The legislative agenda (I)
Last year, former Minister of Education and Sycophancy, Joan Burke, claimed, in effect, that the House of Assembly was too busy to get around to the long-promised, never-delivered Grenfell autonomy bill. (Never mind that it might be a good idea to give autonomy to MUN itself first...)
The CBC quoted Burke last July:
The province had promised the college in Corner Brook, a campus of Memorial University of Newfoundland, that it would become an autonomous university by the fall of 2008.Since last July, the House of Assembly sat for seventeen days in First Session, and a whopping nine days so far in the Second. For those, like the former Minister of Education, who are good at math, that's 26 days in total, several of which were occupied with formalities like Throne Speeches and budget speeches.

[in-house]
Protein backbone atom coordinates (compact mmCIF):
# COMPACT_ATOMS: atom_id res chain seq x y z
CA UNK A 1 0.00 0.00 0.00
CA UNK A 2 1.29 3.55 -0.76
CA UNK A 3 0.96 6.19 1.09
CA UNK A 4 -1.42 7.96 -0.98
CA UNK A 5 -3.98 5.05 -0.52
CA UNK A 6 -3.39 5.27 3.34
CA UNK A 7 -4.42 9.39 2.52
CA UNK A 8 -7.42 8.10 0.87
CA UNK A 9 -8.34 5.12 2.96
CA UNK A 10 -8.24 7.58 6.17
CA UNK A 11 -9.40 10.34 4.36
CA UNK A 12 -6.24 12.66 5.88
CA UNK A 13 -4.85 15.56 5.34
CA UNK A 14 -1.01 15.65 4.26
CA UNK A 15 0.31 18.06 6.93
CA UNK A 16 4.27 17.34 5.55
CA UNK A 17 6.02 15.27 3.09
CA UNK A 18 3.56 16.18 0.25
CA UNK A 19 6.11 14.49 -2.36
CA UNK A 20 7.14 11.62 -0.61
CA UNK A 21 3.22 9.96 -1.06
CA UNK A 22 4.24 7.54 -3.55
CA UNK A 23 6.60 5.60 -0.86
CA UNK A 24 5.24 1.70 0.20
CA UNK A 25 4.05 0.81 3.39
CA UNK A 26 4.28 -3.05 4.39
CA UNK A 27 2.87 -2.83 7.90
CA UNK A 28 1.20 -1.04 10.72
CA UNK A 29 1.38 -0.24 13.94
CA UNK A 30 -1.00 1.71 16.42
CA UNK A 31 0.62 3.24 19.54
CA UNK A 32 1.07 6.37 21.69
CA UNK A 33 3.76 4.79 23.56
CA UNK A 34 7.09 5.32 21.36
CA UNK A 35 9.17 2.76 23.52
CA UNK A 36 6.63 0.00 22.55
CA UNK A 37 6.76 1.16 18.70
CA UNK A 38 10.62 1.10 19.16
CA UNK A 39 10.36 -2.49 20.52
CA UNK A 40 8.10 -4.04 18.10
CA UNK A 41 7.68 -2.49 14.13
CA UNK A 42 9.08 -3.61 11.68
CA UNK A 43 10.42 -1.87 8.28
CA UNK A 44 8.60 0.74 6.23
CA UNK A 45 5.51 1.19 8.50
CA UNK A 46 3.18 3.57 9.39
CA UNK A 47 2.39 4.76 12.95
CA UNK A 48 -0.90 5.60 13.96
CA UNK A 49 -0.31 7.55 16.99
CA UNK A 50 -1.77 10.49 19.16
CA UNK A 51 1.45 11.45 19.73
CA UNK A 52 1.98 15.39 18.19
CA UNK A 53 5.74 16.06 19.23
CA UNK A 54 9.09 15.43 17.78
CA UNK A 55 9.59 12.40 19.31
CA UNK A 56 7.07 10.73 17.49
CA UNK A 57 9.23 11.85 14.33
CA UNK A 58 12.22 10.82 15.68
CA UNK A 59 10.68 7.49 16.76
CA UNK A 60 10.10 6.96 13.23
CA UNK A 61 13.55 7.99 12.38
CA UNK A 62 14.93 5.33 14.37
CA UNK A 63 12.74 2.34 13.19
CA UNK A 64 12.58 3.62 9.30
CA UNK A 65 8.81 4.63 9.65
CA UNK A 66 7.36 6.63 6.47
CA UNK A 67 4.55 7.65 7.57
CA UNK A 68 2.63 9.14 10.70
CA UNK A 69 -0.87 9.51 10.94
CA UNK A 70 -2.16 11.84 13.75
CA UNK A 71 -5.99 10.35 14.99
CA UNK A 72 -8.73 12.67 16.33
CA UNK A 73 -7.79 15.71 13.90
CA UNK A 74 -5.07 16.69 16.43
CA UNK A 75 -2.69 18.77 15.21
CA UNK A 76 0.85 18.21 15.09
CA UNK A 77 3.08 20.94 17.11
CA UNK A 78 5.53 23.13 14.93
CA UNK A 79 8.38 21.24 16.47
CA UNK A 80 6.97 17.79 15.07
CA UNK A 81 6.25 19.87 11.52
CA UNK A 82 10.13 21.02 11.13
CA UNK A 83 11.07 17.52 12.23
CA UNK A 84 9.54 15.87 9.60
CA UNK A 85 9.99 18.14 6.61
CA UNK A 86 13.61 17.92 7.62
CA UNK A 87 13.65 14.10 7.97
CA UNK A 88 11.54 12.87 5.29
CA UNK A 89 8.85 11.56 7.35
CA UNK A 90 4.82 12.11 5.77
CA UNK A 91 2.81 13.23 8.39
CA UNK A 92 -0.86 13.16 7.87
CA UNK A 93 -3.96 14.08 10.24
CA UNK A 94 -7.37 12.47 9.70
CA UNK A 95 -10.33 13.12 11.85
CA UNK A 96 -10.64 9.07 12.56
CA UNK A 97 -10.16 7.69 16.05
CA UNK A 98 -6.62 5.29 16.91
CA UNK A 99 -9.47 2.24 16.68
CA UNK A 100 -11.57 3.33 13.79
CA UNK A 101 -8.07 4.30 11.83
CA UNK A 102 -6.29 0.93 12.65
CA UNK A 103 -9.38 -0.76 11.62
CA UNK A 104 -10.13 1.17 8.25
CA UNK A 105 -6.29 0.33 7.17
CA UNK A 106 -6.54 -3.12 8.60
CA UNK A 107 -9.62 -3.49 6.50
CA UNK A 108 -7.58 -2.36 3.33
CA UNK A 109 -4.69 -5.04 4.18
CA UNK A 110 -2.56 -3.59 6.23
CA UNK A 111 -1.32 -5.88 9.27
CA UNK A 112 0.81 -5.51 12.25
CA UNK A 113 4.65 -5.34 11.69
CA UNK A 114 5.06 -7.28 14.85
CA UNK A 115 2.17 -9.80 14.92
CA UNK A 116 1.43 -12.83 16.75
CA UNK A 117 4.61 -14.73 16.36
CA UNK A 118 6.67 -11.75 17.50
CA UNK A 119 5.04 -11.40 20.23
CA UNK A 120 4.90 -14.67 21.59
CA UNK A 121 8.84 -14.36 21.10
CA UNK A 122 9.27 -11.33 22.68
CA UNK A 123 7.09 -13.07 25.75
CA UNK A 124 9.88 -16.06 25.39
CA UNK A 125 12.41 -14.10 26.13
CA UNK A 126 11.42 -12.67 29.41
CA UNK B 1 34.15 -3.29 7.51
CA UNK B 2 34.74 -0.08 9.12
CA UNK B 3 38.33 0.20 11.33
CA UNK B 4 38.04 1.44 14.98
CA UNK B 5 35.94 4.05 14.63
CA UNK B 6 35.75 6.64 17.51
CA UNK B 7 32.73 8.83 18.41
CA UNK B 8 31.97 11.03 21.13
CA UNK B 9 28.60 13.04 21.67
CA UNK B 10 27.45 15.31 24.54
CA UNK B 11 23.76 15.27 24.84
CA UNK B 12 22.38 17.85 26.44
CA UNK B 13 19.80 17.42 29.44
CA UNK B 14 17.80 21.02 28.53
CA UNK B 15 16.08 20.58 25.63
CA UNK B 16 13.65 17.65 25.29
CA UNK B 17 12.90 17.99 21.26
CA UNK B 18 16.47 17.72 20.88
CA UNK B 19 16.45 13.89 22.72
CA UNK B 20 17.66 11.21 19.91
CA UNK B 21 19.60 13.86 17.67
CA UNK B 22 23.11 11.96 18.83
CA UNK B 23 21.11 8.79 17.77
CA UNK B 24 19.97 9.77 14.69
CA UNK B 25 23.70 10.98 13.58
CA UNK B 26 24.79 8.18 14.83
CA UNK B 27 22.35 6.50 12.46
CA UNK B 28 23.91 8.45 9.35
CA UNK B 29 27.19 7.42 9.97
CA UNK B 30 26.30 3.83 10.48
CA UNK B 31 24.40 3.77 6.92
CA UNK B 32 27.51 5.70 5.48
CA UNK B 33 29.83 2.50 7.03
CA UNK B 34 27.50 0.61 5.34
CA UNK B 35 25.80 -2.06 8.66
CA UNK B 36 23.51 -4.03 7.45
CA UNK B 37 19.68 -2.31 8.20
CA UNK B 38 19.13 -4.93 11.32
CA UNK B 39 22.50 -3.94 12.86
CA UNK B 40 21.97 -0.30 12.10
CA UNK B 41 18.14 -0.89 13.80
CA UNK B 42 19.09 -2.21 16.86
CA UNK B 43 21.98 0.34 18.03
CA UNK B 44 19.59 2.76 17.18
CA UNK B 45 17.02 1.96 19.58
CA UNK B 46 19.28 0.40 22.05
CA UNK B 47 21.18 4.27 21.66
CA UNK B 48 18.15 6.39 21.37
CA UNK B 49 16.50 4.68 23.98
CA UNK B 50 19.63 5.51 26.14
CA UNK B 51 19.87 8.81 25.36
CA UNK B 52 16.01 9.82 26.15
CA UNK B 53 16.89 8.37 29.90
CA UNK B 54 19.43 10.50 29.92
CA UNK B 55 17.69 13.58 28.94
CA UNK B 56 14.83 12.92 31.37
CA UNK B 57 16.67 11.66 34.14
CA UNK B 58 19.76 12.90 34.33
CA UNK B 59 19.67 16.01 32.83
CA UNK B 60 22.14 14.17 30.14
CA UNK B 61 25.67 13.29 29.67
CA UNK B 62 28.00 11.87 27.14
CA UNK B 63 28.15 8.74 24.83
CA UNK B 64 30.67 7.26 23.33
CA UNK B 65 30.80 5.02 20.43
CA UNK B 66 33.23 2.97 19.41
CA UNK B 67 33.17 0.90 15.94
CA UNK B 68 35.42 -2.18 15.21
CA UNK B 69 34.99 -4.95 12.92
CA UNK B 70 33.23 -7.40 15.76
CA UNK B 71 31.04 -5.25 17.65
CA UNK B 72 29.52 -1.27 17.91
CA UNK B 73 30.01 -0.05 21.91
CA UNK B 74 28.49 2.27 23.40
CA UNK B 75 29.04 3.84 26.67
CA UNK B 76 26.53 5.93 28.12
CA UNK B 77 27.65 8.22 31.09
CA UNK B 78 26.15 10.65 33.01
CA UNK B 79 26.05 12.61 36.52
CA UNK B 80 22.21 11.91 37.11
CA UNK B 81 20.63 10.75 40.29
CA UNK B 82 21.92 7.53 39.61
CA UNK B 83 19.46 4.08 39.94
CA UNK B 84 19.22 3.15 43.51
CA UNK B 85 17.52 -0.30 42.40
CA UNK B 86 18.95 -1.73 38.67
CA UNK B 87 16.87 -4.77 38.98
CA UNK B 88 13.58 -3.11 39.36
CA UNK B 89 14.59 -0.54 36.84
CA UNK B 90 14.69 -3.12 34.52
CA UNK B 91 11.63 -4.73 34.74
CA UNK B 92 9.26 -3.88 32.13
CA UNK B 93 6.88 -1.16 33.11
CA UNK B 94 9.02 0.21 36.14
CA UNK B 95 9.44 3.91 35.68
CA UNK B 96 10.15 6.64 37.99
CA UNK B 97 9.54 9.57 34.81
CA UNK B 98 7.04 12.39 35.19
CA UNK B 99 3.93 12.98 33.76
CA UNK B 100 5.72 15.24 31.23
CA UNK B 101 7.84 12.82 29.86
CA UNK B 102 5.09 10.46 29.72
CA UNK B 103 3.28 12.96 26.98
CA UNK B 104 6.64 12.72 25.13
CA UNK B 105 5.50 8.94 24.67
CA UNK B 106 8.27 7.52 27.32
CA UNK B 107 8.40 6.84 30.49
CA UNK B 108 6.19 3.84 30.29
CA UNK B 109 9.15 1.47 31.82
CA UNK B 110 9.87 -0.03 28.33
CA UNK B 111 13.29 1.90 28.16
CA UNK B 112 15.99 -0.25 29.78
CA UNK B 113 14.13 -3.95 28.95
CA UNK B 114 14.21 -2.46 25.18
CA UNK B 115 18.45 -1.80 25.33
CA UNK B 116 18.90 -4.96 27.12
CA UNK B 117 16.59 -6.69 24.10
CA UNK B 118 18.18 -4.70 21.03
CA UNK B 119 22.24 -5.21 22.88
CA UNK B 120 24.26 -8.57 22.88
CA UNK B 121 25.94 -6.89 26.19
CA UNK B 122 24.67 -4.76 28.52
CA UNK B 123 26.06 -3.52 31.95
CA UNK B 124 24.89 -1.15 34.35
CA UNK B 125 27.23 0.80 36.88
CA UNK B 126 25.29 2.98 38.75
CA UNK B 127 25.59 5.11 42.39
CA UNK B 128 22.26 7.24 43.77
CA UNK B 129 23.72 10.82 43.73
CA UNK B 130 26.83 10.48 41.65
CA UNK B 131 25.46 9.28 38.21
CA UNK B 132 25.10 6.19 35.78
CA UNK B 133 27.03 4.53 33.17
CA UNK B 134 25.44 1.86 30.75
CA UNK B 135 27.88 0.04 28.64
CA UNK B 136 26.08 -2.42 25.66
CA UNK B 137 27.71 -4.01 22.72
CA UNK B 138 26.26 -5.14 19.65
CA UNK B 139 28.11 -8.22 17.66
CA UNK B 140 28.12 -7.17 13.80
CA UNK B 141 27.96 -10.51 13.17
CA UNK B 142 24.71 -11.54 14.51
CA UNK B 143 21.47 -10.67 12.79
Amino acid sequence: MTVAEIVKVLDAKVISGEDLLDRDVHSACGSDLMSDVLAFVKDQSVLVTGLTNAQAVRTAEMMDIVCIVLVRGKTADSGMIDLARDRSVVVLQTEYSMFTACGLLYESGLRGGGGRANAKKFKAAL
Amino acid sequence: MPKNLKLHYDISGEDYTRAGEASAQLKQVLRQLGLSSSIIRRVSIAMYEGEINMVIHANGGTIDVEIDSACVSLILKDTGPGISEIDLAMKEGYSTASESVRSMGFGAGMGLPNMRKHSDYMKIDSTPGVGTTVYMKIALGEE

Burke said Friday that will not happen for another year.
"We are just at the point, I guess, with a busy schedule in the house of assembly and certainly the tedious work in developing the legislation, that we didn't have sufficient time … for the full debate that it deserved," Burke told CBC News.
And when the House comes back on Monday, after a two-week break, it will likely be for only another five or six weeks of four-day sitting weeks, with at least one more mini-holiday break coming up in late May. And it's not as if the legislative calendar is chock-a-block with business.
So, is the real problem with getting the Grenfell bill through that the Legislature is too busy... or that it's not busy enough?
In short, Dr. Darin King, what will your excuse be, come July?